I'm writing a simple REST API, and I want to restrict access to my mobile-client only. In other words, I'm trying to prevent a malicious user from e.g. using curl to make an unauthorized POST request.

Of course, this is impossible. However, there are certain countermeasures that make it difficult for a hacker to succeed. Right now, I am encrypting all requests with a private key, stored client-side (obviously, this is not ideal, but the difficulty in reverse-engineering an iOS app will hopefully deter all but the most determined hackers).

One simple idea I had is to return the wrong HTTP response code for an unauthorized request. Rather than return a "401 Unauthorized," why not return e.g. "305 Use Proxy," i.e. purposely being confusing. Has anyone ever thought about doing this?

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    It's called "security by obscurity". It can slow someone down, but that's about it.
    – Matthew
    Feb 8, 2017 at 18:30
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    For what its worth, I read somewhere in an official document on HTTP (sorry, don't remember the source), that returning 404 instead of 401 is permissible so as not to leak information about resource existence to unauthorized clients. Feb 8, 2017 at 18:48
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    If you are not returning the correct HTTP status codes, one might say that strictly speaking, you are not speaking HTTP. So once you've gone so far, you might simply implement a completely different protocol of your own ... Feb 11, 2017 at 12:23
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    @Pascal this is the approach taken by GitHub (at least) when attempting to access a private repository when not authenticated or unauthorized.
    – Jules
    Feb 11, 2017 at 20:38
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    @Pascal You're thinking of using 404 in place of 403. The HTTP standard explicitly allows this to avoid revealing the existence of a resource to a user that isn't allowed to access it. You can keep a 401 from leaking info about existence if you require it for all locations that match the pattern of other locations that require authentication. (I hope reposting this comment is okay; I think this is important info.)
    – jpmc26
    Feb 13, 2017 at 6:28

11 Answers 11


Has anyone ever thought about doing this?

Yes, there was actually a talk about exactly this at defcon 21 (video, slides).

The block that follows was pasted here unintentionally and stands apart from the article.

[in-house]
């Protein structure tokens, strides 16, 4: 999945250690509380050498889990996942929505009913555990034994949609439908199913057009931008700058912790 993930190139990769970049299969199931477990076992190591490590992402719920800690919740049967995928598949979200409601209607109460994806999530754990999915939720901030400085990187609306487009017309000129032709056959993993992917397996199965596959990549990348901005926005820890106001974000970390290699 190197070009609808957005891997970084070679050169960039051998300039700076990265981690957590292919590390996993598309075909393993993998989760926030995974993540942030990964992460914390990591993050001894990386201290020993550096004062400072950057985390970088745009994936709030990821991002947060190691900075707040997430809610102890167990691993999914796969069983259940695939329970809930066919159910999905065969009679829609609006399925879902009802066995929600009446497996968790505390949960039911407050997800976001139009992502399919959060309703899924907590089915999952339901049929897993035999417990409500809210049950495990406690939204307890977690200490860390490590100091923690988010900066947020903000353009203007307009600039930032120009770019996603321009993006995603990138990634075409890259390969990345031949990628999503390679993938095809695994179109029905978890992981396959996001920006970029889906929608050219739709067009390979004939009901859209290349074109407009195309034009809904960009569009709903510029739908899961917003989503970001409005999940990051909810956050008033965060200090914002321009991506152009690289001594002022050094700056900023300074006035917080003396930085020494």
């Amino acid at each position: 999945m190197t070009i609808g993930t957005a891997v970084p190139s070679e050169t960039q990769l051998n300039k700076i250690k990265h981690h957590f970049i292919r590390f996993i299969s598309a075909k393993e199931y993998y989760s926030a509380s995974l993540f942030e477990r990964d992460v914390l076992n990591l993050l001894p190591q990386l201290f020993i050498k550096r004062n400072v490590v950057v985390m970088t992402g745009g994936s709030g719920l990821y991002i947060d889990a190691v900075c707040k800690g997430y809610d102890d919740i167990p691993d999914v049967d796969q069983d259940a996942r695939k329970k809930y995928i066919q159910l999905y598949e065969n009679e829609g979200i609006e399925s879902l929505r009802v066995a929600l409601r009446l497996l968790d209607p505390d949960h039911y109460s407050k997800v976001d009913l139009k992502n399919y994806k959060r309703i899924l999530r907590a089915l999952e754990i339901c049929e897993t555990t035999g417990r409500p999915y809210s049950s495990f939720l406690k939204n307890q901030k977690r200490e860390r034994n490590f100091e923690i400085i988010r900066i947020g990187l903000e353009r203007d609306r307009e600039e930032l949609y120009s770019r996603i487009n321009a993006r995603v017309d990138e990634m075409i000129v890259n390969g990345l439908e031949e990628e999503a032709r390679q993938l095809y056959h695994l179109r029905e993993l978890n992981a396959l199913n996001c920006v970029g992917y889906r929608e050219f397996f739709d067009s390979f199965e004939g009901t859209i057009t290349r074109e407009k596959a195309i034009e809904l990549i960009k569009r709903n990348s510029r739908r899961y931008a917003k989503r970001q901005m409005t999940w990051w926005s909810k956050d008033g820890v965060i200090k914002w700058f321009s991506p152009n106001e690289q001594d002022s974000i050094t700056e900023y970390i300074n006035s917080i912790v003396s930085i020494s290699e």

Their conclusion was that working with response codes as offensive security can sometimes result in severely slowing down automatic scanners, non-working scanners, and a massive amount of false-positives or false-negatives (it will obviously do little to nothing for manual scans).

While security by obscurity should never be your only defense, it can be beneficial as defense in depth (another example: it is recommended to not broadcast version numbers of all used components).

On the other hand, a REST API should be as clean as possible, and replying with purposely wrong HTTP codes may be confusing for developers and legitimate clients (this is a bit less of a problem for browsers, where users don't actually see the codes). Because of this I wouldn't recommend it in your case, but it is still an interesting idea.

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    While I do acknowledge the legitimacy of 'security by obscurity' as a barrier to entry (i.e. kicking out script kiddies), I think it's so widely overused that it's severely detrimental to the actual application's security. Of the two related fields - cryptography and information security - one relies on 'obscurity', while the other does not. Incidentally, the one that does gets pwned easier most of the time. Furthermore, obscurity applies to all parties (including pentesters that you pay) and introduces further complexity, ergo attack vectors.
    – K.Steff
    Feb 10, 2017 at 15:31
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    @K.Steff "cryptography relies on obscurity"? Did you mean to write "steganography"? Feb 11, 2017 at 21:26
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    @K.Steff Every government that uses classified cryptographic algorithms uses "security by obscurity" in cryptography. Feb 12, 2017 at 2:11
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    +1 for the mention of developers. When I make a change to a system and suddenly get a 404 where I previously got a 200 suddenly I have a game of whack-a-mole identifying where the decision was made to send a different response. All I can say to OP is if you decide to do this please please please document it properly or your name will be mud some time in the future
    – Darren H
    Feb 12, 2017 at 19:16
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    I think this is a very practical answer. It makes me angry when someone puts down security by obscurity because they read that it was bad on a blog or something. In the real world, it definitely can be useful. It just can't be the only trick in your bag, that's all.
    – corsiKa
    Feb 13, 2017 at 1:01

It won't actually slow down an attacker any appreciable amount, but will cause any future developers who work on your platform to be really annoyed at you. It may also cause certain nice features of your HTTP request libraries to not be so nice, as they're operating off of incorrect information.

This is a very weak form of security through obscurity. When designing a system like this, you should be thinking about slowing down an attacker by hundreds of years, not tens of minutes - otherwise you're still going to lose.